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ICO updates guidance on use of artificial intelligence

The Information Commissioner's Office (ICO) has published an updated version of its guidance on artificial intelligence (AI) and data protection in response to industry demand for the ICO to clarify its stance on fairness in connection with the use of AI. 

The guidance “supports the UK government’s vision of a pro-innovation approach to AI regulation" and also delivers on one of the ICO’s key ICO25 commitments – to help organisations adopt new technologies while protecting people and vulnerable groups. 

The ICO has also said that the guidance will need to be continually updated to keep up with the “fast pace of technological developments” and it has confirmed it will be supporting the implementation of the UK government’s upcoming White Paper on AI Regulation.

Some of the updates include: 

  • Restructuring the guidance around the data protection principles as this “makes editorial and operational sense” and will make updating the guidance more efficient.
  • Adding a new section covering what an organisation should assess when conducting a data protection impact assessment (DPIA) on its use of AI. For example, the assessment should now include evidence of consideration of “less risky alternatives” to achieve the same purpose and why those alternatives were not chosen.
  • Adding a new chapter on the transparency principle as it applies to AI. For example, the updated guidance confirms that, when personal data is collected directly from a data subject, the data subject should be notified if their personal data is going to be used to train an algorithm or AI model.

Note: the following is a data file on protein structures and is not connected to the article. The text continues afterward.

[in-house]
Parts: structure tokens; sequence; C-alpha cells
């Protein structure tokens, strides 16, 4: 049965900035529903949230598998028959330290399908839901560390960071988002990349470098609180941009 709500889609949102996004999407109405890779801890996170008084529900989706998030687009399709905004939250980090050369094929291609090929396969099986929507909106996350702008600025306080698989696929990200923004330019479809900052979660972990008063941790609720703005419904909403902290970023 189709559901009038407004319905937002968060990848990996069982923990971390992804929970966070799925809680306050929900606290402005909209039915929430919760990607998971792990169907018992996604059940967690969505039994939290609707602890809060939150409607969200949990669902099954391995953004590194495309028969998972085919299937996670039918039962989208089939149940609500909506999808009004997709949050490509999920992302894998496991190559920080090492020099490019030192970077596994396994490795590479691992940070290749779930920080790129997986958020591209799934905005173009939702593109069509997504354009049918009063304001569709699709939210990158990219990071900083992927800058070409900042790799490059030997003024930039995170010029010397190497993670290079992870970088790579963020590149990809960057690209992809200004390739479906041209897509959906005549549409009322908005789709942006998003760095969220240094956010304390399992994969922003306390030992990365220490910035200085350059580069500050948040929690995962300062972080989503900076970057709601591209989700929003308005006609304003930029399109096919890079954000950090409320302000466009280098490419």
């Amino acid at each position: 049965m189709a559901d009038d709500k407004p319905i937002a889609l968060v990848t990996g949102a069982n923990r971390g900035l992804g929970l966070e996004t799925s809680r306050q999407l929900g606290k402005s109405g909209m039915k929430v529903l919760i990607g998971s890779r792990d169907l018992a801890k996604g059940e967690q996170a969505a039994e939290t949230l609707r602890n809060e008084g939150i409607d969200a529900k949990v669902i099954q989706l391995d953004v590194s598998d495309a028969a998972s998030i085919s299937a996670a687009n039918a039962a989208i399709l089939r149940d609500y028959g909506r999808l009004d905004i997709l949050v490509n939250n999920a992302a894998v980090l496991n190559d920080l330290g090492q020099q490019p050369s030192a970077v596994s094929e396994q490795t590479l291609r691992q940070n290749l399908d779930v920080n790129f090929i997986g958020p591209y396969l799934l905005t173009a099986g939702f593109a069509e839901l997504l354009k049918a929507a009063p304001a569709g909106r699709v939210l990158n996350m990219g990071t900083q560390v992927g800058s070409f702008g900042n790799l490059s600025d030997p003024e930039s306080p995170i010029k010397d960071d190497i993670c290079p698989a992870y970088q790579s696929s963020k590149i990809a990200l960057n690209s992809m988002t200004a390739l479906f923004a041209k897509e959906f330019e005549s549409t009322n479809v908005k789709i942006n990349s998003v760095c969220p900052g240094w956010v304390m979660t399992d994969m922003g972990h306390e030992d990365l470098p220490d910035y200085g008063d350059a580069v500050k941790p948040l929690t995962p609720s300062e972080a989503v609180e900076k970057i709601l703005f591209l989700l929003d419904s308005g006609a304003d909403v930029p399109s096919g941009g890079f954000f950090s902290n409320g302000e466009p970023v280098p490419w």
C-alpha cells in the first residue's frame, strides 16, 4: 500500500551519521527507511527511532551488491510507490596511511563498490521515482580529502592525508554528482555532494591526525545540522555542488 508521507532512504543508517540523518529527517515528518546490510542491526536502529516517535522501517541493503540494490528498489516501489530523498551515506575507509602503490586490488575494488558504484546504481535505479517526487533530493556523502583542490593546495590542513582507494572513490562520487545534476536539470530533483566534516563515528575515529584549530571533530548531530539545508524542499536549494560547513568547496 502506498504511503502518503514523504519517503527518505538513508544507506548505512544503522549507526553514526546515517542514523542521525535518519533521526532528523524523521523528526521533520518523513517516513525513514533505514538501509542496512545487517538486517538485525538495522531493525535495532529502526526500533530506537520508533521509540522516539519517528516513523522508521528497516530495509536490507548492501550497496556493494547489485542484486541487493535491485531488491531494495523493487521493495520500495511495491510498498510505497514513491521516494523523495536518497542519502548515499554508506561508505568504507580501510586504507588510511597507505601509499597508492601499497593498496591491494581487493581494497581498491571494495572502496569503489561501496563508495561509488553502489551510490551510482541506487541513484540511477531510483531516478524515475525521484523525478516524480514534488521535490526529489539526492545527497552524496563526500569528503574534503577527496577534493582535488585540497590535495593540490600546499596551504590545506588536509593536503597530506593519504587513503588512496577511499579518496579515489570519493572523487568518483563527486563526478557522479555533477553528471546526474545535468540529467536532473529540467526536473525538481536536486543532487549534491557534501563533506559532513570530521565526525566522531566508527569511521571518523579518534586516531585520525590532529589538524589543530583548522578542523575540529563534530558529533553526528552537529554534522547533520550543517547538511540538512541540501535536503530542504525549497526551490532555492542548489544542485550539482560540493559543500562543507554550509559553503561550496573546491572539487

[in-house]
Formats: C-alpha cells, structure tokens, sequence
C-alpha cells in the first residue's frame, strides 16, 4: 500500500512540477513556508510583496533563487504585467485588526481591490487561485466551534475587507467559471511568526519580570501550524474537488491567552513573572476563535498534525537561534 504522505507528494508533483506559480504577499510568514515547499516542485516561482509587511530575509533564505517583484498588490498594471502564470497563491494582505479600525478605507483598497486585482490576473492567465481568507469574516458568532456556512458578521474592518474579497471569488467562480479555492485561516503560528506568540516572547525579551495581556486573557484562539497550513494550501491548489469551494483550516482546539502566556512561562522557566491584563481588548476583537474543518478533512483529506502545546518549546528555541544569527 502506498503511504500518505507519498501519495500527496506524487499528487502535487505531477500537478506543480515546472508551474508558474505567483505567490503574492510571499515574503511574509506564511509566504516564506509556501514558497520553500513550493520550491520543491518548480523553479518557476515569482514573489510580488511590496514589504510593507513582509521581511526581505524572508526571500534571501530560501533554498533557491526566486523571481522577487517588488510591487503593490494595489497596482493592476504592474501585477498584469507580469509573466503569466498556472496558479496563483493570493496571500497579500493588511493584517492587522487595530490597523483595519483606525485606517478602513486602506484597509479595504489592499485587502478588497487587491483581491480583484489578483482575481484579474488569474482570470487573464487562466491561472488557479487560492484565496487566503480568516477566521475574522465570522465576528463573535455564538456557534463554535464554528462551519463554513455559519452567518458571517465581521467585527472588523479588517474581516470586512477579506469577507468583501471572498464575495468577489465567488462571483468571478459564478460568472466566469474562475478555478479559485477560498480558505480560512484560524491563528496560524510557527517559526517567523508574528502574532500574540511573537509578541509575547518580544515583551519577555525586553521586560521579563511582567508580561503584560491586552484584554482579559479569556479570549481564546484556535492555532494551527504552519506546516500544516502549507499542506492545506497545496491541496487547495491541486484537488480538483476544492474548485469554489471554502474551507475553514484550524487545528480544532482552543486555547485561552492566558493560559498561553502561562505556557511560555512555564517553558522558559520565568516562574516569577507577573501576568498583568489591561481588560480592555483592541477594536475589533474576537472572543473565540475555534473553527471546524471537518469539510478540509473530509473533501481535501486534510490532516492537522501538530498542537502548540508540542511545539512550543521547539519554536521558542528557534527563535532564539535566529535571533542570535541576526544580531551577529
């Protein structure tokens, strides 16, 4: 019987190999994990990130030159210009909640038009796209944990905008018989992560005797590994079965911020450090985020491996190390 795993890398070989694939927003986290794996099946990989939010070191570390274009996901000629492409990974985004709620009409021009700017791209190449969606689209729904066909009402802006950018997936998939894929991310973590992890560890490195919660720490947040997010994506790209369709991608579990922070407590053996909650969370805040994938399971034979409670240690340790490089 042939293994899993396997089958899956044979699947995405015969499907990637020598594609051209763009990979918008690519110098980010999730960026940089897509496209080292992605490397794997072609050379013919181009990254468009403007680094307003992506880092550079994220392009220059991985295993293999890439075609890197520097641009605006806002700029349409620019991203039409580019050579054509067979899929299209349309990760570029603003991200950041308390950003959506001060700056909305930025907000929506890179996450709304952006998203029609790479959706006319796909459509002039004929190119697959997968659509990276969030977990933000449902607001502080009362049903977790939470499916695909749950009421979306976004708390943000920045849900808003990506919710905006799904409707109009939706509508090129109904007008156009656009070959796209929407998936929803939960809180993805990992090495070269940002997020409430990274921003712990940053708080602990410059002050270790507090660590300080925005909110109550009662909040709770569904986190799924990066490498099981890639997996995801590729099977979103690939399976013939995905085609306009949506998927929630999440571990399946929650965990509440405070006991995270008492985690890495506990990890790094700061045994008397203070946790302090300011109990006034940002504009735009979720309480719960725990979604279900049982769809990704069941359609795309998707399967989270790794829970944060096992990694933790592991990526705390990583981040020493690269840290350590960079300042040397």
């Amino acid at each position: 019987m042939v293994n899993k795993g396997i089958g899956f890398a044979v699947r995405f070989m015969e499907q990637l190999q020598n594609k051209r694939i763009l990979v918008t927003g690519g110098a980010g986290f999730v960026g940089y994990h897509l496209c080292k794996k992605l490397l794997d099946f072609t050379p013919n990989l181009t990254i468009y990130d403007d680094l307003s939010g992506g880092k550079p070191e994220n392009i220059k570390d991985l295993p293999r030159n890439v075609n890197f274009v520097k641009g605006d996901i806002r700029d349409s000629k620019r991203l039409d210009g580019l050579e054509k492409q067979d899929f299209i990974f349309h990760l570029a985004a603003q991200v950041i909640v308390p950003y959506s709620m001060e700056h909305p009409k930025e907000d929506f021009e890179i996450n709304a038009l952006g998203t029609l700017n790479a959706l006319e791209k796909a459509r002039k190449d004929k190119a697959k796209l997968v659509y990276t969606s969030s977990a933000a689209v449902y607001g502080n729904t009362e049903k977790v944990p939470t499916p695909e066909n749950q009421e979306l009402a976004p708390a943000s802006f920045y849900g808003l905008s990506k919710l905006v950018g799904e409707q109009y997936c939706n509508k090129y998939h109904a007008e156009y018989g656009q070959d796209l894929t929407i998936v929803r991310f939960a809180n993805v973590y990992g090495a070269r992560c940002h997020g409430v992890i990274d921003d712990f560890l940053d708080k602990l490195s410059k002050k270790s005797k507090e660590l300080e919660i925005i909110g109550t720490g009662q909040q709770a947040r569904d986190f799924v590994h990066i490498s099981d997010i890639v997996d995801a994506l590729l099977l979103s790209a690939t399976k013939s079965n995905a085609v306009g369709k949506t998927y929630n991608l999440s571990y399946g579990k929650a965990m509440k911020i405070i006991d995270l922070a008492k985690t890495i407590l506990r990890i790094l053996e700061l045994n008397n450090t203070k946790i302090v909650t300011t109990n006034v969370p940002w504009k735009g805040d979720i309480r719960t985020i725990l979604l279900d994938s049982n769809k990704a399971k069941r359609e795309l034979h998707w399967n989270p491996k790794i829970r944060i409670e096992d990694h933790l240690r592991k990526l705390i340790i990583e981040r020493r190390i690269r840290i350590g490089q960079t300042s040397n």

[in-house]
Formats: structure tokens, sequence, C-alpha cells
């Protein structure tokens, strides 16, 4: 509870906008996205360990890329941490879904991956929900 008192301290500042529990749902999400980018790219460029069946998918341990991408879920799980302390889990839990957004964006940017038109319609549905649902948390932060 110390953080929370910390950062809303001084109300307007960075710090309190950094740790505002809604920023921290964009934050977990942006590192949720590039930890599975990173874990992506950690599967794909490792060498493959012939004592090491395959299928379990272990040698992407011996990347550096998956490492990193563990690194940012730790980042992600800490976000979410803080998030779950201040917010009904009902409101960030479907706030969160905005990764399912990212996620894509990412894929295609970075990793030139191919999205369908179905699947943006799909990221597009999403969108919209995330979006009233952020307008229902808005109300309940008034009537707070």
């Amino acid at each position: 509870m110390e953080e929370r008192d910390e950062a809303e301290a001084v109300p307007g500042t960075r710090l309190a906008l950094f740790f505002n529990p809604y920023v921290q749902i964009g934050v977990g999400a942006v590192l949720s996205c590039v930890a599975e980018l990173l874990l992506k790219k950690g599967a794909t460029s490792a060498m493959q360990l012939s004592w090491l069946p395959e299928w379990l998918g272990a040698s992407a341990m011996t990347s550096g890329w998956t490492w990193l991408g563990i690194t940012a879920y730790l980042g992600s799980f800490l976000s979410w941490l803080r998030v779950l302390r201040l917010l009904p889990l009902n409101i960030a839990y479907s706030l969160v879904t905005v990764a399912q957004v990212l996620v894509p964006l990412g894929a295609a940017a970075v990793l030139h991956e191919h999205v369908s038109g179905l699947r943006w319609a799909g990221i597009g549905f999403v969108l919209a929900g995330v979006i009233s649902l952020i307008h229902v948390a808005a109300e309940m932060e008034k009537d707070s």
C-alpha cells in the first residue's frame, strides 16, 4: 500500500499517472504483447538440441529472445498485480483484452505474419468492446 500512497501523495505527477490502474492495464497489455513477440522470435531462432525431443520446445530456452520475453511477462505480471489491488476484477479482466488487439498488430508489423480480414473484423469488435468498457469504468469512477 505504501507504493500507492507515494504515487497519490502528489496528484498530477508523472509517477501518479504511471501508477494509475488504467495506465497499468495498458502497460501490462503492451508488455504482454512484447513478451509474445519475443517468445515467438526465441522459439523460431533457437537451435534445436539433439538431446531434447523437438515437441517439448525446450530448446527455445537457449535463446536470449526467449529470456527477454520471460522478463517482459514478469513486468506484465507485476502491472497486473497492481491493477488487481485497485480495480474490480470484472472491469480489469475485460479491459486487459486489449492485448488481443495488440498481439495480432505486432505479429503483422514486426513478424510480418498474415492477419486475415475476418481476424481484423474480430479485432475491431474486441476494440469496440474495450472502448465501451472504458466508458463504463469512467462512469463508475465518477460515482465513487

• Adding a new chapter on ensuring lawfulness in connection with AI, inferences and special category data. For example, the updated guidance highlights that AI might infer or guess details about a person which could constitute special category data. According to the updated guidance, the inference is likely to be special category data if an organisation can (or intends to) infer relevant information about an individual, or intends to treat someone differently on the basis of the inference.
  • Adding a new chapter on ensuring fairness when using AI. This chapter includes a non-exhaustive list of legal provisions to consider in relation to fairness when using AI, the difference between fairness, algorithmic fairness, bias and discrimination and processing personal data for bias mitigation.
  • The addition of a new annex on data protection fairness considerations in the AI lifecycle, from problem formulation to decommissioning. The annex also covers why fundamental aspects of building AI may have an impact on fairness, identifies the different sources of bias that can lead to unfairness and lists possible mitigation measures.
This update supports the UK government’s vision of a pro-innovation approach to AI regulation and more specifically its intention to embed considerations of fairness into AI.


technology, data protection, employment, artificial intelligence